Everyone has a moment when they realise. I didn’t think mine would be on a unseasonally-cold Tuesday evening in August; I didn’t think it would be — or, on the fae of it, want it to be — anytime soon, to be perfectly honest. Still, I think I have realised now, and once you’ve realised, you can’t really go back.
Realised what, though?
When you realise that you’ve grown up, that innocent childhood and care-free summers are over, and that life gets serious from here on bitch…
* Channels inner Britney “You’d betta work bitch” *
Maybe mid-teenage naivity is leading me astray: a mid-teen crisis, during which I think that my childhood is over, wouldn’t be especially out of character for me; I love a good crisis I do. Nevertheless, I think I’m right, and I don’t know how to feel about it, honestly.
Looking ahead to the next year, I am beginning to realise that I’m doing ‘grown-up things’ (GET YOUR MIND OUT OF THE GUTTER): important educational examinations, moving out of home for college, volunteering/delivering presentations at events, looking after a dog fulltime — this isn’t child-like any more. this is real, grown-up, and … strange.
But I kinda like it.
I write fairly frequently of a burning desire inside of me — a desire to cling onto care-free childhood and youthful naivity for as long as humanly possible, to live my best life young, whilst I still can. But that flame doesn’t burn as hot any more, not as bright as before. Something else is taking over: a calmer yearning for the real world — to be grown-up, mature, and independent. Carelessness is suddenly less attractive: something of the past, which was fun while it lasted, but not something to be relived. And believe me — it was fun while it lasted: metaphorically dancing through life, free from worry, free from trouble — free from anything that couldn’t be squeezed into a box, have a lid slammed on it and could then be forgotten about for an indefinite amount of time.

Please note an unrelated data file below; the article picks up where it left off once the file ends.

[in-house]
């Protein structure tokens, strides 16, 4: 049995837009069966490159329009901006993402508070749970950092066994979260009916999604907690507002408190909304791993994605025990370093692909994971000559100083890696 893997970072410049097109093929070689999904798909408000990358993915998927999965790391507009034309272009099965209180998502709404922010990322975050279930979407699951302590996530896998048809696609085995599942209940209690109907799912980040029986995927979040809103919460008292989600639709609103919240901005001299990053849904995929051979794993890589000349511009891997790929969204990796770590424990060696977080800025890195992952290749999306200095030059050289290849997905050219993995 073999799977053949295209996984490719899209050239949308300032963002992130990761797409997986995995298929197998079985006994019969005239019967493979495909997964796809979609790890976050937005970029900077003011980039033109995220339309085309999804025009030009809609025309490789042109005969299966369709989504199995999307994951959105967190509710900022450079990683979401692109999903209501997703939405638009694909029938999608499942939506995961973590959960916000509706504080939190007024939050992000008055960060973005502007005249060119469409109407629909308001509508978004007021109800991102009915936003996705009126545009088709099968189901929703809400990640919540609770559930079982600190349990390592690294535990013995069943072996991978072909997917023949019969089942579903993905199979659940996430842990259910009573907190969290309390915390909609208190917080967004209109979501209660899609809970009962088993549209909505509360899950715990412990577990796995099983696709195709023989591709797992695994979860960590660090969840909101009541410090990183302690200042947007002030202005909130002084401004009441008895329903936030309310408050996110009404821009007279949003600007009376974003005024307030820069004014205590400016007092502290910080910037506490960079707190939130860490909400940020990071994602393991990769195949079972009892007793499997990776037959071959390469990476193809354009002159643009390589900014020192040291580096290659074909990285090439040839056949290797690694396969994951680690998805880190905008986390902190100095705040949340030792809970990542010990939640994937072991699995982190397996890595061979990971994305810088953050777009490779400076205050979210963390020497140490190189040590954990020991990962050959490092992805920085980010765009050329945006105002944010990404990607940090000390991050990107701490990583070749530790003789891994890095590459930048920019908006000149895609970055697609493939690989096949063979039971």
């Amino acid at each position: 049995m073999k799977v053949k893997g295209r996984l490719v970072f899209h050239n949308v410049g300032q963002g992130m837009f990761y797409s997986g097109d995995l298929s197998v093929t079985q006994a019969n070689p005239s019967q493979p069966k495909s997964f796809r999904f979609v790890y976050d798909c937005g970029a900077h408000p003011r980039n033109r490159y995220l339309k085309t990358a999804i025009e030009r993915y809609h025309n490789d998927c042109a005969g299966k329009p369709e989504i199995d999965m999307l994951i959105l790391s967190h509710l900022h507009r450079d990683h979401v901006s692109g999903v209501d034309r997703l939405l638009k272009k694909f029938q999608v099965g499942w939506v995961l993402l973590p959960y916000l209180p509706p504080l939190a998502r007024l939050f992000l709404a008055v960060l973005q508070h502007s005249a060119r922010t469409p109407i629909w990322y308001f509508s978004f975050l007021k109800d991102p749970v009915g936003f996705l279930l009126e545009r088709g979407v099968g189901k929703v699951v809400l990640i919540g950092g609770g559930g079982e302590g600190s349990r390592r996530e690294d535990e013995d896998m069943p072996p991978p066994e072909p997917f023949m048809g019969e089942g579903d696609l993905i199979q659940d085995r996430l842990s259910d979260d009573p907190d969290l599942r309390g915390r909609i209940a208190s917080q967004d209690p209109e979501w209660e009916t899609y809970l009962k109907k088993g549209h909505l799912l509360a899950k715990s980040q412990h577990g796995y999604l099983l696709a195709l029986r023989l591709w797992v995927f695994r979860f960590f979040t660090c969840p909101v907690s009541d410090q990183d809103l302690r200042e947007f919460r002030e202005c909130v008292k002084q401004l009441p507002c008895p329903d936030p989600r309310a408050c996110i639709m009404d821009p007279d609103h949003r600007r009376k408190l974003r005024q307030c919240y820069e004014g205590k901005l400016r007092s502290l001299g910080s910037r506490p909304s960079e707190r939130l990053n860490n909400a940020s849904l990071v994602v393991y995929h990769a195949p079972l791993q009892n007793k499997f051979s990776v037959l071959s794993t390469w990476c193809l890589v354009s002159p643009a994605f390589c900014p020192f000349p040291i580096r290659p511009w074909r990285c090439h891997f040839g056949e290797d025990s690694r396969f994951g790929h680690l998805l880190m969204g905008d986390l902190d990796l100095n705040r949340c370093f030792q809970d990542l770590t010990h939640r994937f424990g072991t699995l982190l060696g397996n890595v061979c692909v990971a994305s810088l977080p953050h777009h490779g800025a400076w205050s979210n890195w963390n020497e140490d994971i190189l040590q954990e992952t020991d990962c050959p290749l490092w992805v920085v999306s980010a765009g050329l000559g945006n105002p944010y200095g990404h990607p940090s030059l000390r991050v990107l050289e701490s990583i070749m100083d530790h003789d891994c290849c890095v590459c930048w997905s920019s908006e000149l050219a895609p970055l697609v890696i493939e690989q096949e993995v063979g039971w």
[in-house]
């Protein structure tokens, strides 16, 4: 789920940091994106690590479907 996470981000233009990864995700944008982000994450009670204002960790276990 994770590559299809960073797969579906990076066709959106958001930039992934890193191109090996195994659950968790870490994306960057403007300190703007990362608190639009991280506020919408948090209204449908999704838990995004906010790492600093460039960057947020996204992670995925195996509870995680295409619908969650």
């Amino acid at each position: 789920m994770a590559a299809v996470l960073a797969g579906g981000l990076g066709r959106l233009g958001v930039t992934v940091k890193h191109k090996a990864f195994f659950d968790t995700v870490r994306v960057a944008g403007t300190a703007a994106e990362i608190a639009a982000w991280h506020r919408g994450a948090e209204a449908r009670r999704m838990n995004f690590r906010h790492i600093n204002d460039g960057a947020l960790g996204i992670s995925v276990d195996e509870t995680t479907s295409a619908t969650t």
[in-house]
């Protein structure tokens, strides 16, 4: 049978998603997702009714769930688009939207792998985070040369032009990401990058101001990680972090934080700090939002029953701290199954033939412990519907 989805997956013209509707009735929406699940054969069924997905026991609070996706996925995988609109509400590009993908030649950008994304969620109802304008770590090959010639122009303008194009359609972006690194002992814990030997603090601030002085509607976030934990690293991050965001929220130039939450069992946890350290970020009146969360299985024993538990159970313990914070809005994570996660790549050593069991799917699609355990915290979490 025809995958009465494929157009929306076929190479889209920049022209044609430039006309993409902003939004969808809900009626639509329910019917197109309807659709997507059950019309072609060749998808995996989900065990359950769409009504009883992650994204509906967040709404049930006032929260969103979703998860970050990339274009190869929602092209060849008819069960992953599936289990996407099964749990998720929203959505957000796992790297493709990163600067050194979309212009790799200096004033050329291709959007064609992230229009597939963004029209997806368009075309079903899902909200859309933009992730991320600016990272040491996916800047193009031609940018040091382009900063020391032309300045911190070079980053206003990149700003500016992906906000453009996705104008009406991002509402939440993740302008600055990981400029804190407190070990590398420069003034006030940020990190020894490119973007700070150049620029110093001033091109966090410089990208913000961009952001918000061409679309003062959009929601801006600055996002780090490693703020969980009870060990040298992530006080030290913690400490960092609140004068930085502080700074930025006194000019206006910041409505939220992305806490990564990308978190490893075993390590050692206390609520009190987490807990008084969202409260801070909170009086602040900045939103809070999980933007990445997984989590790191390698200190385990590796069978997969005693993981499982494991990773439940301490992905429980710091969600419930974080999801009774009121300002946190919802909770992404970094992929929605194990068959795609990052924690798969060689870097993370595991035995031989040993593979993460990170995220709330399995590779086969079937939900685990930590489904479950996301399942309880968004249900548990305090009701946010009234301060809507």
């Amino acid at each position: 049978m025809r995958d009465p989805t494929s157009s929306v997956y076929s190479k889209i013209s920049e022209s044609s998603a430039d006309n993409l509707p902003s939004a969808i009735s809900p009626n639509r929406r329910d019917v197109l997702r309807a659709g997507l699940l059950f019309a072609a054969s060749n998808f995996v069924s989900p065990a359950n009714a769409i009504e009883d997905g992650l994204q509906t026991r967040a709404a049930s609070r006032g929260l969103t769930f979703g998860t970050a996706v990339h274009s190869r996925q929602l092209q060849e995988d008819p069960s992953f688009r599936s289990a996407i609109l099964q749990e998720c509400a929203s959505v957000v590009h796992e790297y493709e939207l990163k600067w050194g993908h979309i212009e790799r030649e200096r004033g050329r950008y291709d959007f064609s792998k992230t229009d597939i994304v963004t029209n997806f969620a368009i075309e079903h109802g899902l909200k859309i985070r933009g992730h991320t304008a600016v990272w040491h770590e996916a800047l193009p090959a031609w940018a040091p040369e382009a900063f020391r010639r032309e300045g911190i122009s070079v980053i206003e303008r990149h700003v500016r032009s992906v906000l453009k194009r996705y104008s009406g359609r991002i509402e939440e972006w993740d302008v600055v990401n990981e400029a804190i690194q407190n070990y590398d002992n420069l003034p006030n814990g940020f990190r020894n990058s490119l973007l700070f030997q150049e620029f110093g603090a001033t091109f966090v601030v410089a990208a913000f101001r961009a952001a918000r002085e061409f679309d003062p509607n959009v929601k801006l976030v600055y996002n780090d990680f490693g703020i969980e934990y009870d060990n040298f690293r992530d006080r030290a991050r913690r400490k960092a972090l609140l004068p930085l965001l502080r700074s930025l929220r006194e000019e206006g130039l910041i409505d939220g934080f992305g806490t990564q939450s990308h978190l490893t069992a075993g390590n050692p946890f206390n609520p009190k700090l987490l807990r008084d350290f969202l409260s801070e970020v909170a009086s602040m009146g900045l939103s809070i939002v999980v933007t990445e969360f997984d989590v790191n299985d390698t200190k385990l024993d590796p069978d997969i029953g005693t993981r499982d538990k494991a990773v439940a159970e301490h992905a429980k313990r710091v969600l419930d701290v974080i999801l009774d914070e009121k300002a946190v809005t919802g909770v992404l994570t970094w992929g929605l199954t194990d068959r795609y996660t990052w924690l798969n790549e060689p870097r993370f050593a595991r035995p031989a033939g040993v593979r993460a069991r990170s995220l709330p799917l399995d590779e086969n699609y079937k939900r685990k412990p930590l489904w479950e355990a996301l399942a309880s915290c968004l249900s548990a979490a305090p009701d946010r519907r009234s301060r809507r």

On a literal level, I feel more grown-up: suddenly, i’m thinking about banking, saving for college, using a debit card. Nowadays, I seem to think differently: more practically, abandoning my “it will be fine probably hopefully” approach, replacing it with a more realistic planning system. I mean, come on — I’ve just applied for a railcard! If that’s not grown-up, what is?
But, the odd thing it, it doesn’t feel unnaturally adult-like — far from it, in fact. it used to; trust me, I used to feel so out of my depth, it was laughable. Now, though, it just feels … normal, sensible, and necessary. But, again, I think I like it.
Am I making any sense? Am I spouting crap? I don’t even know any more, but writing all of this down has definitely helped.
And that’s a good thing, I feel.